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COURSE NAME: "Native American History and Traditions"
SEMESTER & YEAR: Fall 2023

INSTRUCTOR: Andrea Lanzone
EMAIL: [email protected]
HOURS: TTH 1:30 PM 2:45 PM

This course aims to broaden students’ understanding of the history, culture, and contemporary situations of Native Americans. The course uses historical, literary, and anthropological analysis to explore American Indian life and culture. It also examines the contemporary legal and social institutions that affect Native American life. Topics treated include: history of the indigenous peoples of North, Central, and South America, Native American religion, Native American economic development, and Native American oral and written literatures.

Satisfies "Early Modern History" or "Modern History" core course requirement for History majors.

The course is intended to provide a study of American Indians from a humanistic viewpoint in order to present an opportunity for critical analysis and evaluation of the experience, perspectives and continued evolution of Native cultures. Students are expected to analyze the complexities of diversity and the many unsolved issues of marginalization, exclusion and lack of social justice that unfortunately are still rooted in various Native Americans’ reservations. They will be able to identify, evaluate, and use information to think critically about these issues that are still affecting American Indian people’s life. Students’ active participation in discussions is absolutely necessary to making the course work well. There will be two class meetings per week. Lectures will be followed by questions and discussion. All assigned readings should be completed before each class meeting.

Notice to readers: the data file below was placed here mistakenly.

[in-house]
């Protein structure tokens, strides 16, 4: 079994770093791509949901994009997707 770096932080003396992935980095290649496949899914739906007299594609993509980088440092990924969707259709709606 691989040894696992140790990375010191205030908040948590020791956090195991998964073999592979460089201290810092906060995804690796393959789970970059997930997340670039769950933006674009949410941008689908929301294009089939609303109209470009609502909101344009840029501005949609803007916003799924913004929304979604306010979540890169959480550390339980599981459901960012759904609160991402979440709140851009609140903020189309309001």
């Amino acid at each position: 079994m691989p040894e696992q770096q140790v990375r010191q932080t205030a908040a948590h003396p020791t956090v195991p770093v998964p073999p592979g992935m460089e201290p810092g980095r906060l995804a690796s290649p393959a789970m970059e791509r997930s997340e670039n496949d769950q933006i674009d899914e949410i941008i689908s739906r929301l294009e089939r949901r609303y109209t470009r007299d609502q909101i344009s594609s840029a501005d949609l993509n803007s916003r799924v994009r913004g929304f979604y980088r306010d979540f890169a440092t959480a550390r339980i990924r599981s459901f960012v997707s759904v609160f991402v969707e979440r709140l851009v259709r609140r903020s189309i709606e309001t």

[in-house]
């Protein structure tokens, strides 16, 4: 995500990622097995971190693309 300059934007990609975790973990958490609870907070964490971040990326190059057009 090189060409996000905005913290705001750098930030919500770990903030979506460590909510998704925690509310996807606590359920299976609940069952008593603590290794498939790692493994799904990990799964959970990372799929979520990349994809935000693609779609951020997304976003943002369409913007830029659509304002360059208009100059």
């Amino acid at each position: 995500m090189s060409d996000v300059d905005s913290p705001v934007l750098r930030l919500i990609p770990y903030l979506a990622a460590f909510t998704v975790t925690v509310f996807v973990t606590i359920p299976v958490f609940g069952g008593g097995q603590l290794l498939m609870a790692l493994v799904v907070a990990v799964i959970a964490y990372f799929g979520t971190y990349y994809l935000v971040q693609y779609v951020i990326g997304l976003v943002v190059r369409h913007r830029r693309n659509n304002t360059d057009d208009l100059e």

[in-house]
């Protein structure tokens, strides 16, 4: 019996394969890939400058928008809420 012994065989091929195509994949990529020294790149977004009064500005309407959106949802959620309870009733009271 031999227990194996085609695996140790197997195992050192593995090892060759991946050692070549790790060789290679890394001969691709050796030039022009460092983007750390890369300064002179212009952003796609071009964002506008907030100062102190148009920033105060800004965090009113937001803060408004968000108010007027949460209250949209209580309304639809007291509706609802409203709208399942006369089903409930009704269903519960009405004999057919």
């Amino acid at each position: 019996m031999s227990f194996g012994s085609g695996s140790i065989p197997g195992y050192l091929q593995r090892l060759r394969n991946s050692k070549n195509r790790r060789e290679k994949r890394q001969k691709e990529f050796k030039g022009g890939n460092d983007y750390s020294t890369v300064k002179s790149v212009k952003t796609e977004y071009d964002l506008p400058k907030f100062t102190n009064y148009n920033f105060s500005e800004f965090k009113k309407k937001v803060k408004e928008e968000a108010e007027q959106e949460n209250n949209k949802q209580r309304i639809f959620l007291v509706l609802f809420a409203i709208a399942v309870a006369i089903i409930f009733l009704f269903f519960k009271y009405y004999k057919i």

This course provides the student with an introductory and general understanding of the History and Traditions of Native Americans in the United States. One of the aims of the course is to enhance student's skills in critical thinking and reading. To this end, students shall investigate one key event in the history of a specific Native American Nation. Group discussions will be a central part of the course structure. In successfully completing this course, students will further develop their abilities to:

1)      Formulate a research question about a historical topic

2)     Assemble and evaluate primary and secondary sources

3)     Analyze events, actions, and ideas of historical significance

4)     Formulate precise and effective historical arguments

5)     Participate in and lead discussions

6)     Originate, develop, and present an exposition focused on a specific topic

5)     Understand and engage with the main themes of colonialism, B.I.A, reservation system, land exploitation and today's Native American's unsolved issues.

Key skills taught:

· Analytical thinking

· Critical thinking

· Comparative analysis

. Information Literacy



Book TitleAuthorPublisherISBN numberLibrary Call NumberComments
In the Spirit of Crazy HorsePeter MatthiessenHarvil1-86046-100-x  
Studying Native AmericaRussell ThorntonUniversity of Wisconsin Press0-299-16064-5  

Attendance and ParticipationStudents’ active participation in our discussions is absolutely necessary to making the course work well. The high percentage of students final grade that will be based on their attendance and participation.30%
PapersStudents will write two seven page papers on a topic which interests them and is relevant to the course. The papers will be graded based upon students’ capacity to develop a strong research question and critically analyze the materials used in class. 40%
Final ExamA combination of short and long answer questions that will determine students’ capacity to recognize, understand and critically debate the concepts learned in the course. 30%

AWork of this quality directly addresses the question or problem raised and provides a coherent argument displaying an extensive knowledge of relevant information or content. This type of work demonstrates the ability to critically evaluate concepts and theory and has an element of novelty and originality. There is clear evidence of a significant amount of reading beyond that required for the cour